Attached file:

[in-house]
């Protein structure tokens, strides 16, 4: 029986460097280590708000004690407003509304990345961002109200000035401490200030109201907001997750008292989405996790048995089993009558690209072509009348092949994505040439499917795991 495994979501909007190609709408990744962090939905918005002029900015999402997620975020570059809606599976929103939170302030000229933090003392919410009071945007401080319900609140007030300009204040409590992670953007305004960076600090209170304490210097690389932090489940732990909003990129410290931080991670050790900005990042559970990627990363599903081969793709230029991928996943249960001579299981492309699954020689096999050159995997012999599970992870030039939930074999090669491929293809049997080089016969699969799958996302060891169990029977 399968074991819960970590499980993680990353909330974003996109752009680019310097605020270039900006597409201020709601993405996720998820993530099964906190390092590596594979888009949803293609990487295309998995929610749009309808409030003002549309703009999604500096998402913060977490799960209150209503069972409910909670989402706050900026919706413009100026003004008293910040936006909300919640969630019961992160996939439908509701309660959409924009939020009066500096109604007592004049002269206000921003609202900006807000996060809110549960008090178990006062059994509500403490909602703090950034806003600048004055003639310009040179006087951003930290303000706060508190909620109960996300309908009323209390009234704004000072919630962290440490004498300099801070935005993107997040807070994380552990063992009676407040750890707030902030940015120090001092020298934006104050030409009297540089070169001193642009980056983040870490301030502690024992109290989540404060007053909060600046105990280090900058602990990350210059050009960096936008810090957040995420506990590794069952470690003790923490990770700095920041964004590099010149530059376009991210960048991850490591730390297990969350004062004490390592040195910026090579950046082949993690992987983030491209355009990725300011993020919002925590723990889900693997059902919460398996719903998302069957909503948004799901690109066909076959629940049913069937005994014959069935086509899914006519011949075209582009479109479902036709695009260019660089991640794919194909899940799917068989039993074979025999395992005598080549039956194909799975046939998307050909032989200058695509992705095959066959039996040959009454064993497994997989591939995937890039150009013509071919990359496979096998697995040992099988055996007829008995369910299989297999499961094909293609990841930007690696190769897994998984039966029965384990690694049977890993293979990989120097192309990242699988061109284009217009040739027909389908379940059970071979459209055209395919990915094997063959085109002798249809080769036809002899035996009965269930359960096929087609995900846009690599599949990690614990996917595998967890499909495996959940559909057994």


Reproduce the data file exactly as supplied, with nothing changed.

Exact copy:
[in-house]
């Protein structure tokens, strides 16, 4: 029986460097280590708000004690407003509304990345961002109200000035401490200030109201907001997750008292989405996790048995089993009558690209072509009348092949994505040439499917795991 495994979501909007190609709408990744962090939905918005002029900015999402997620975020570059809606599976929103939170302030000229933090003392919410009071945007401080319900609140007030300009204040409590992670953007305004960076600090209170304490210097690389932090489940732990909003990129410290931080991670050790900005990042559970990627990363599903081969793709230029991928996943249960001579299981492309699954020689096999050159995997012999599970992870030039939930074999090669491929293809049997080089016969699969799958996302060891169990029977 399968074991819960970590499980993680990353909330974003996109752009680019310097605020270039900006597409201020709601993405996720998820993530099964906190390092590596594979888009949803293609990487295309998995929610749009309808409030003002549309703009999604500096998402913060977490799960209150209503069972409910909670989402706050900026919706413009100026003004008293910040936006909300919640969630019961992160996939439908509701309660959409924009939020009066500096109604007592004049002269206000921003609202900006807000996060809110549960008090178990006062059994509500403490909602703090950034806003600048004055003639310009040179006087951003930290303000706060508190909620109960996300309908009323209390009234704004000072919630962290440490004498300099801070935005993107997040807070994380552990063992009676407040750890707030902030940015120090001092020298934006104050030409009297540089070169001193642009980056983040870490301030502690024992109290989540404060007053909060600046105990280090900058602990990350210059050009960096936008810090957040995420506990590794069952470690003790923490990770700095920041964004590099010149530059376009991210960048991850490591730390297990969350004062004490390592040195910026090579950046082949993690992987983030491209355009990725300011993020919002925590723990889900693997059902919460398996719903998302069957909503948004799901690109066909076959629940049913069937005994014959069935086509899914006519011949075209582009479109479902036709695009260019660089991640794919194909899940799917068989039993074979025999395992005598080549039956194909799975046939998307050909032989200058695509992705095959066959039996040959009454064993497994997989591939995937890039150009013509071919990359496979096998697995040992099988055996007829008995369910299989297999499961094909293609990841930007690696190769897994998984039966029965384990690694049977890993293979990989120097192309990242699988061109284009217009040739027909389908379940059970071979459209055209395919990915094997063959085109002798249809080769036809002899035996009965269930359960096929087609995900846009690599599949990690614990996917595998967890499909495996959940559909057994």